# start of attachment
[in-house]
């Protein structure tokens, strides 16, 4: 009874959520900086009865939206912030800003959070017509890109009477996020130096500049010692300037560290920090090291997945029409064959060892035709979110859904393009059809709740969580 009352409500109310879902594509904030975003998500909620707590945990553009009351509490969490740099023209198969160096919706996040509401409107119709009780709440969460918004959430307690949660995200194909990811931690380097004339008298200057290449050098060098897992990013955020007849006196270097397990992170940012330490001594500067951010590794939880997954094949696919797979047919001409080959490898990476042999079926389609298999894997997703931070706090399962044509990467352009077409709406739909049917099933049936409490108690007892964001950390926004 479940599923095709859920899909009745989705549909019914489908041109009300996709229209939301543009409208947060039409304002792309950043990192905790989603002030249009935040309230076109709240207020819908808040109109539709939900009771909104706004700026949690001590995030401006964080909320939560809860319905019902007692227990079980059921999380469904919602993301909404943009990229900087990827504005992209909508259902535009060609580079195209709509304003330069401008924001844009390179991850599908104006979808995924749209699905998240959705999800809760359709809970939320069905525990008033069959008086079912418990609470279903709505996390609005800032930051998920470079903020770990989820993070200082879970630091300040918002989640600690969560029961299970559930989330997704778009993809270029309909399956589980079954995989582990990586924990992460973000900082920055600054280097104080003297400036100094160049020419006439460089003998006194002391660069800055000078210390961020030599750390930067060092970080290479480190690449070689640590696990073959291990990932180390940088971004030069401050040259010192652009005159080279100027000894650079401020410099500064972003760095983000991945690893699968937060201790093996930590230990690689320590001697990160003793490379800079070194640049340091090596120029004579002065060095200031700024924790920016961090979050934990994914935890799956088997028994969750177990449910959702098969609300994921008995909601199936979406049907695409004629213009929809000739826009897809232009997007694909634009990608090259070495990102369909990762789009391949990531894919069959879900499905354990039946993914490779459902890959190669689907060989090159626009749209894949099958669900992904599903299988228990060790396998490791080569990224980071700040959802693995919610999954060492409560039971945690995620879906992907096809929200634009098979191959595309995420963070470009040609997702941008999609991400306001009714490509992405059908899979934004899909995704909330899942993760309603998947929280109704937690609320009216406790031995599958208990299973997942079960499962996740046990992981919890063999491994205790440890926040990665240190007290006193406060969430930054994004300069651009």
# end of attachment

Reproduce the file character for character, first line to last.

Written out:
[in-house]
């Protein structure tokens, strides 16, 4: 009874959520900086009865939206912030800003959070017509890109009477996020130096500049010692300037560290920090090291997945029409064959060892035709979110859904393009059809709740969580 009352409500109310879902594509904030975003998500909620707590945990553009009351509490969490740099023209198969160096919706996040509401409107119709009780709440969460918004959430307690949660995200194909990811931690380097004339008298200057290449050098060098897992990013955020007849006196270097397990992170940012330490001594500067951010590794939880997954094949696919797979047919001409080959490898990476042999079926389609298999894997997703931070706090399962044509990467352009077409709406739909049917099933049936409490108690007892964001950390926004 479940599923095709859920899909009745989705549909019914489908041109009300996709229209939301543009409208947060039409304002792309950043990192905790989603002030249009935040309230076109709240207020819908808040109109539709939900009771909104706004700026949690001590995030401006964080909320939560809860319905019902007692227990079980059921999380469904919602993301909404943009990229900087990827504005992209909508259902535009060609580079195209709509304003330069401008924001844009390179991850599908104006979808995924749209699905998240959705999800809760359709809970939320069905525990008033069959008086079912418990609470279903709505996390609005800032930051998920470079903020770990989820993070200082879970630091300040918002989640600690969560029961299970559930989330997704778009993809270029309909399956589980079954995989582990990586924990992460973000900082920055600054280097104080003297400036100094160049020419006439460089003998006194002391660069800055000078210390961020030599750390930067060092970080290479480190690449070689640590696990073959291990990932180390940088971004030069401050040259010192652009005159080279100027000894650079401020410099500064972003760095983000991945690893699968937060201790093996930590230990690689320590001697990160003793490379800079070194640049340091090596120029004579002065060095200031700024924790920016961090979050934990994914935890799956088997028994969750177990449910959702098969609300994921008995909601199936979406049907695409004629213009929809000739826009897809232009997007694909634009990608090259070495990102369909990762789009391949990531894919069959879900499905354990039946993914490779459902890959190669689907060989090159626009749209894949099958669900992904599903299988228990060790396998490791080569990224980071700040959802693995919610999954060492409560039971945690995620879906992907096809929200634009098979191959595309995420963070470009040609997702941008999609991400306001009714490509992405059908899979934004899909995704909330899942993760309603998947929280109704937690609320009216406790031995599958208990299973997942079960499962996740046990992981919890063999491994205790440890926040990665240190007290006193406060969430930054994004300069651009």